North Carolina teachers march for more education funding

Educators gather outside the House and Senate chambers with signs during a teachers rally at the General Assembly in Raleigh N.C. Wednesday. Teachers demanding better pay and more resources also filled the streets of North Carolina's capital city

Educators gather outside the House and Senate chambers with signs during a teachers rally at the General Assembly in Raleigh N.C. Wednesday. Teachers demanding better pay and more resources also filled the streets of North Carolina's capital city

Jessie Burnett is a teacher and says, "our students deserve more than what they are getting". The revolt started with striking teachers in West Virginia, who inspired their counterparts in Oklahoma and Arizona to form picket lines of their own.

The teachers' group favors a proposal by Democratic Gov. Roy Cooper to raise salaries by stopping planned tax cuts on corporations and high-income households.

Although North Carolina educators have had some salary increases in recent last years, their wages haven't kept up with inflation: teachers' real wages have decreased by 9.4 percent since 2009 when inflation is taken into account.

The group demands that legislators increase per-pupil spending to the national average, increase school construction for a growing state, and approve a multiyear pay raise for teachers and school support staff that raises incomes to the national average.

According to the National Education Association, North Carolina ranks 39th in public school teacher pay in the U.S. Teachers received a 4.2 percent pay bump past year, but they still earn less than what they were making a decade ago when adjusted for inflation. According to the North Carolina Association of Educators, which coordinated the march, there were upward of twenty thousand people in attendance. "North Carolina public school educators, parents, and our communities demand better for our students".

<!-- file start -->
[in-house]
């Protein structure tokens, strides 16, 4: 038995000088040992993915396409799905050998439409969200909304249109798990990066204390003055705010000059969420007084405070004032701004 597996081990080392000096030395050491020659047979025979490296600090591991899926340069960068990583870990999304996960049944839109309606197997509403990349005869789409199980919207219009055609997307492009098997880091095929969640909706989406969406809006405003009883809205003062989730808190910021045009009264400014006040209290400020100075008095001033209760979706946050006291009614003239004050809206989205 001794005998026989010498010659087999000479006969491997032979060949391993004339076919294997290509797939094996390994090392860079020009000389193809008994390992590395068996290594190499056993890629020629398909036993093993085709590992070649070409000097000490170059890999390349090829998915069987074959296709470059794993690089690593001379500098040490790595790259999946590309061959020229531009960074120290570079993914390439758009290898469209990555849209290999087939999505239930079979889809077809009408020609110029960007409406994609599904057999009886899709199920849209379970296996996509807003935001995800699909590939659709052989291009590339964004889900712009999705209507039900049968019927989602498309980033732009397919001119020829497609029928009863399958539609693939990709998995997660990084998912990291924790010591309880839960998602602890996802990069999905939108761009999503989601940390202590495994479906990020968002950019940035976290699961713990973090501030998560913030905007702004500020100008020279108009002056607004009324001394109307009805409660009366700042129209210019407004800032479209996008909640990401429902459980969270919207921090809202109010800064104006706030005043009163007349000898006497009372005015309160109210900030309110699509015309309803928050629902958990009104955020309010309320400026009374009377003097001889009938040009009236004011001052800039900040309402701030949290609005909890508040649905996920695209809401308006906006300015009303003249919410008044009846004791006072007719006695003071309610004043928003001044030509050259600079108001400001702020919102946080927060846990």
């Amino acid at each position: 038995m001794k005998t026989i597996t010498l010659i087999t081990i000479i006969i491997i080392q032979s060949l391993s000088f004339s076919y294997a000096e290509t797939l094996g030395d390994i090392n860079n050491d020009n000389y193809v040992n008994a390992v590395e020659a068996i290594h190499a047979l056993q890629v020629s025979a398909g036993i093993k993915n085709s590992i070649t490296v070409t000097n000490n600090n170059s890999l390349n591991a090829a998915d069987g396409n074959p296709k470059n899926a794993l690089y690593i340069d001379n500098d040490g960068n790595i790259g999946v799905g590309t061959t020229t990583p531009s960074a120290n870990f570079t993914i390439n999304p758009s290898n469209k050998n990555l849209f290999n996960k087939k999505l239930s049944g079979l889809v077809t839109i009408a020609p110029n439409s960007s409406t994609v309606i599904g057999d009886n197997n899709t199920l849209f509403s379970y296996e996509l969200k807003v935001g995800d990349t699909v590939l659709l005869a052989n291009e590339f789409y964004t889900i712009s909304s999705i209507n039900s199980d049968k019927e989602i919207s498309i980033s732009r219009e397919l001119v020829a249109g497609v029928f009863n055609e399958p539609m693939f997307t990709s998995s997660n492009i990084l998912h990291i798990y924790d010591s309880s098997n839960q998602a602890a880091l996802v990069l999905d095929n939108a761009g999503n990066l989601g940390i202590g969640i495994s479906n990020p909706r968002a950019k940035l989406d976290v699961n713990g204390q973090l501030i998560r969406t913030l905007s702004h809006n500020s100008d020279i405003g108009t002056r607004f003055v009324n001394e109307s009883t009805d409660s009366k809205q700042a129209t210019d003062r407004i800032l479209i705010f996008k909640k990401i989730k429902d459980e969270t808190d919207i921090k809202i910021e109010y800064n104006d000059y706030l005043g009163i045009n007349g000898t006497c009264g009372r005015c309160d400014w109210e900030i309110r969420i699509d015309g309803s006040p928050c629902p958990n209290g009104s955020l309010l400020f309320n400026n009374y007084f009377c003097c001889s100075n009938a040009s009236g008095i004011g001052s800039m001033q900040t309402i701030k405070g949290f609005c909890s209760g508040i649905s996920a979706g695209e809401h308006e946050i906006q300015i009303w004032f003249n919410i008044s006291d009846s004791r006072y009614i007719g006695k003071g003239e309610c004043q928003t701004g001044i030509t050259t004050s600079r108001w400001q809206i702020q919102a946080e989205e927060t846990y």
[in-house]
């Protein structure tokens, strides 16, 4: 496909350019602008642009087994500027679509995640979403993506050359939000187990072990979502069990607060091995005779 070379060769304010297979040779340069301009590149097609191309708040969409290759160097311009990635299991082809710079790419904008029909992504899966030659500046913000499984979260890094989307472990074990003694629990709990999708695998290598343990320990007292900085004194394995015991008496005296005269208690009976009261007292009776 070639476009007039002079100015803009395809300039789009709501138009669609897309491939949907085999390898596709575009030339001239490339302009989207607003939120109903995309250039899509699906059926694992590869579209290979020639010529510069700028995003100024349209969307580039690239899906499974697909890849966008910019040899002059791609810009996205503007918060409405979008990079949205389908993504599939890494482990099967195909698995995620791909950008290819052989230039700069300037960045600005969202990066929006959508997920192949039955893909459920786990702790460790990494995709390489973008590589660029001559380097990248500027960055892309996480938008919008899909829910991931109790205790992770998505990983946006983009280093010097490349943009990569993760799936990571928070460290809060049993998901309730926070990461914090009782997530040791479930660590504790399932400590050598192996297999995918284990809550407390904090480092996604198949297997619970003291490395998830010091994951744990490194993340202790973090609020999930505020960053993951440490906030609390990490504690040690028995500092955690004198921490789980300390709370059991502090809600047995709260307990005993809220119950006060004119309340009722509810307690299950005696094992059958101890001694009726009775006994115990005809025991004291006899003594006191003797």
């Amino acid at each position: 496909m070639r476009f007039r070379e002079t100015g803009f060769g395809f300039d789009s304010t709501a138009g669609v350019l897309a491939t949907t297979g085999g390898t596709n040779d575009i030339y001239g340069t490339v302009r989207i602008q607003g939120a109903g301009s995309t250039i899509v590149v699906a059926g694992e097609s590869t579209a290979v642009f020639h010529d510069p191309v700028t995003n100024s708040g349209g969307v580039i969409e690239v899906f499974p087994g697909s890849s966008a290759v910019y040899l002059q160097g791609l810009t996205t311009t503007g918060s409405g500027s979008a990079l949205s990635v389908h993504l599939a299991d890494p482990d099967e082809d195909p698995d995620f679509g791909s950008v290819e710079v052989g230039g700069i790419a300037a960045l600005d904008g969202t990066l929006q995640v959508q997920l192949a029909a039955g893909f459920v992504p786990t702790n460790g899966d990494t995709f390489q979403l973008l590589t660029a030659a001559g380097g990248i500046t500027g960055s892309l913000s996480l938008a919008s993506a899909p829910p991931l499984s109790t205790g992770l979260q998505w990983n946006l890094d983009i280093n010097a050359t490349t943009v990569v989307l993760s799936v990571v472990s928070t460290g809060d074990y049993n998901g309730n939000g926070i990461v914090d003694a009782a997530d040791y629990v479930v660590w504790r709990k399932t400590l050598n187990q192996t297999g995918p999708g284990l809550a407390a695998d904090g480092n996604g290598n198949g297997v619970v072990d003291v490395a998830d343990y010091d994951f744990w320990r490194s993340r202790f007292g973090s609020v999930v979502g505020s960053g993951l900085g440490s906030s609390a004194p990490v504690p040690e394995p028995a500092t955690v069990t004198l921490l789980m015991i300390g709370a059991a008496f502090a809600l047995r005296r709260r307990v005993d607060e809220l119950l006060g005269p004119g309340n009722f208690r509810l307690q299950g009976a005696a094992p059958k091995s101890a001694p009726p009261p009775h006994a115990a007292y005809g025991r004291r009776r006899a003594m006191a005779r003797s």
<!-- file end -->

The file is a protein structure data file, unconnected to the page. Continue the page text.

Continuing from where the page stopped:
Ahead of Wednesday's event, Republican lawmakers said they have provided teachers with salary increases over each of the past four years and wrote a pay increase for 2018-2019 into the biennial budget passed last year.

Carrying signs that said "Our teachers are worth it", educators in red T-shirts chanting "Red for Ed" streamed through a downtown Raleigh street heading for a rally at the capitol.

Those who came out brought posters and wore red in support of the rally.

The teachers are urging lawmakers to invest more per student in spending until it reaches the national average.

More than three dozen school districts - from the 10 largest to numerous smaller districts in rural areas - that together educate more than two-thirds of the state's 1.5 million public school students are closed Wednesday.

Wednesday's rally is part of a national trend.

"We would just like to collectively recognize and thank all the teachers from around the state who traveled to be with us", Moore said.

"I teach at the high school I attended", Speight said. "Unless we make a lot of noise, our representatives, the people in that building aren't going to listen to us, they are going to keep doing what they've been doing all along". The Republican-dominated legislature should expand Medicaid coverage so students and their families stay healthy, and cancel corporate tax cuts until school spending is increased, Jewell said. "We know you are critical for the success of our schools, but we have to be willing to prioritize it and pay for it", he said.

"We have no intention of raising taxes", Berger said ahead of the march.

N.C. Association of Educators leaders said they sent emails to legislators to encourage them to attend the rally, if for no other reason than the opportunity to speak to constituents in designated areas identified by county.

Myers said he thinks schools need emphasis for more nurses, addressing special education needs, or helping students with anxiety attacks related to standardized testing.

"There is usually not this much excitement during the short session, but its good to see this many folks turning out to support education which is critical to our state and critical to our workforce development", said Sec.

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